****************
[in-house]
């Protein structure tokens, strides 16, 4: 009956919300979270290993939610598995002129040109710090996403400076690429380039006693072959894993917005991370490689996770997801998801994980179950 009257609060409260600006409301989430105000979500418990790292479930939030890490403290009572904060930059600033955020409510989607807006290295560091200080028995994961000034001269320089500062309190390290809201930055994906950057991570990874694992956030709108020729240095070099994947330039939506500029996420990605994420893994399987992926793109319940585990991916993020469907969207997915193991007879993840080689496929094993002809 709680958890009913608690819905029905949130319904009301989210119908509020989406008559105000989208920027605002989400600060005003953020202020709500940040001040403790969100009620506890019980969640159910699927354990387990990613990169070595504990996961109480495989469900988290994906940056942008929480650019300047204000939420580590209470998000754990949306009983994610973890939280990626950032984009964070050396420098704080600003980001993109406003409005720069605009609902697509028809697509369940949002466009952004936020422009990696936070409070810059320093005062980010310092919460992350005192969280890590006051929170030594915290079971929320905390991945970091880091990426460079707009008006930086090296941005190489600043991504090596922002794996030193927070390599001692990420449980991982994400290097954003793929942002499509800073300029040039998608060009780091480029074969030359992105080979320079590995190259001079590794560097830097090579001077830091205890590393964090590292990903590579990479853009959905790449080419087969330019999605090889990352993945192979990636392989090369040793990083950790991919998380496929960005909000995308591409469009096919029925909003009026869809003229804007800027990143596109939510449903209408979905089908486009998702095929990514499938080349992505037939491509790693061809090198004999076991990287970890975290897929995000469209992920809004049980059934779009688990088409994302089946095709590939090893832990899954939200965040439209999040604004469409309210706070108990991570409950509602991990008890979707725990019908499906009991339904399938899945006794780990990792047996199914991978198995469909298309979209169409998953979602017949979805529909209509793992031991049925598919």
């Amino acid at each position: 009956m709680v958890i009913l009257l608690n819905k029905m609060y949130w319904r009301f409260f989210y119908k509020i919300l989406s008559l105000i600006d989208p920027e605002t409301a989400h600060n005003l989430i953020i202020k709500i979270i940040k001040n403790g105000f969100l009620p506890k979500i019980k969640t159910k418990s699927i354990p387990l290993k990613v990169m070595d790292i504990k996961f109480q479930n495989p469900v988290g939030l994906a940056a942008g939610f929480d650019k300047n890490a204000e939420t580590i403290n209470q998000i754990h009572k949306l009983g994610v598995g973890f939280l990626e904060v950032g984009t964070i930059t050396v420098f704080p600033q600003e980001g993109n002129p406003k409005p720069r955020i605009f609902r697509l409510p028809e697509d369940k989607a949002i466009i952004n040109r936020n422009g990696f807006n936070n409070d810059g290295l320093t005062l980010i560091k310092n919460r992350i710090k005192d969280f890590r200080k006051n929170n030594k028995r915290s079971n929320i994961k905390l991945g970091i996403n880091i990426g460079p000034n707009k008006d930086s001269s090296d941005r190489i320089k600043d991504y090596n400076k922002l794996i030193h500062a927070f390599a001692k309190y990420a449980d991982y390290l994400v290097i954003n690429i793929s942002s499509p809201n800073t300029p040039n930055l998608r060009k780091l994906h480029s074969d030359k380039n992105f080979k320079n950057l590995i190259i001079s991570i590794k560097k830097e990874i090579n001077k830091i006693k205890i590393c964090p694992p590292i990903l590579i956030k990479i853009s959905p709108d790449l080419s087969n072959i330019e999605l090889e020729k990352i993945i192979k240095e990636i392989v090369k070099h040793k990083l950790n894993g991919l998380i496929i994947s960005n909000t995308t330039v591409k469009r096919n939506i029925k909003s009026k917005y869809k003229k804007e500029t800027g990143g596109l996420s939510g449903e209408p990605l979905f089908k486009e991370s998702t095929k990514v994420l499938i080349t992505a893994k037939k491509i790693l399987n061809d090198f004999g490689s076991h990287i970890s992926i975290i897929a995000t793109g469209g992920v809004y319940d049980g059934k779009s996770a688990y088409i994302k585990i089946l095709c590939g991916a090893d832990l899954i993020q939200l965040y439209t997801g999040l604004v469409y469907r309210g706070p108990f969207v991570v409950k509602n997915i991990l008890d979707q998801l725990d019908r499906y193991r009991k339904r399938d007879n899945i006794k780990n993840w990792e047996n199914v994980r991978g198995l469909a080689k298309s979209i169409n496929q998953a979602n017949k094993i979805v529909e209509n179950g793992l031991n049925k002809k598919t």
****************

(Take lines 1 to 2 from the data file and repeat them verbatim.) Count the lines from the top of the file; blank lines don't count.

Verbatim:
[in-house]
């Protein structure tokens, strides 16, 4: 009956919300979270290993939610598995002129040109710090996403400076690429380039006693072959894993917005991370490689996770997801998801994980179950 009257609060409260600006409301989430105000979500418990790292479930939030890490403290009572904060930059600033955020409510989607807006290295560091200080028995994961000034001269320089500062309190390290809201930055994906950057991570990874694992956030709108020729240095070099994947330039939506500029996420990605994420893994399987992926793109319940585990991916993020469907969207997915193991007879993840080689496929094993002809 709680958890009913608690819905029905949130319904009301989210119908509020989406008559105000989208920027605002989400600060005003953020202020709500940040001040403790969100009620506890019980969640159910699927354990387990990613990169070595504990996961109480495989469900988290994906940056942008929480650019300047204000939420580590209470998000754990949306009983994610973890939280990626950032984009964070050396420098704080600003980001993109406003409005720069605009609902697509028809697509369940949002466009952004936020422009990696936070409070810059320093005062980010310092919460992350005192969280890590006051929170030594915290079971929320905390991945970091880091990426460079707009008006930086090296941005190489600043991504090596922002794996030193927070390599001692990420449980991982994400290097954003793929942002499509800073300029040039998608060009780091480029074969030359992105080979320079590995190259001079590794560097830097090579001077830091205890590393964090590292990903590579990479853009959905790449080419087969330019999605090889990352993945192979990636392989090369040793990083950790991919998380496929960005909000995308591409469009096919029925909003009026869809003229804007800027990143596109939510449903209408979905089908486009998702095929990514499938080349992505037939491509790693061809090198004999076991990287970890975290897929995000469209992920809004049980059934779009688990088409994302089946095709590939090893832990899954939200965040439209999040604004469409309210706070108990991570409950509602991990008890979707725990019908499906009991339904399938899945006794780990990792047996199914991978198995469909298309979209169409998953979602017949979805529909209509793992031991049925598919």